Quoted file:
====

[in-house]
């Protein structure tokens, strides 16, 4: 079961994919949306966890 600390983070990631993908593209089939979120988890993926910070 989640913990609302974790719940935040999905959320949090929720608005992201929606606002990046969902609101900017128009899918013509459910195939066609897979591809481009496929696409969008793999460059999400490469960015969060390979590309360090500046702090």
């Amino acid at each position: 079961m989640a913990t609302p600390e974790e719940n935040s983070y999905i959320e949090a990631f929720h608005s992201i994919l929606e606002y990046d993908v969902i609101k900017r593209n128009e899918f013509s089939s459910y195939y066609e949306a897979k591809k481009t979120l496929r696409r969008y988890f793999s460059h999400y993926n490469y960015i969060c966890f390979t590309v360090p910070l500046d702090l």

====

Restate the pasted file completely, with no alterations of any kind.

[in-house]
């Protein structure tokens, strides 16, 4: 079961994919949306966890 600390983070990631993908593209089939979120988890993926910070 989640913990609302974790719940935040999905959320949090929720608005992201929606606002990046969902609101900017128009899918013509459910195939066609897979591809481009496929696409969008793999460059999400490469960015969060390979590309360090500046702090």
């Amino acid at each position: 079961m989640a913990t609302p600390e974790e719940n935040s983070y999905i959320e949090a990631f929720h608005s992201i994919l929606e606002y990046d993908v969902i609101k900017r593209n128009e899918f013509s089939s459910y195939y066609e949306a897979k591809k481009t979120l496929r696409r969008y988890f793999s460059h999400y993926n490469y960015i969060c966890f390979t590309v360090p910070l500046d702090l």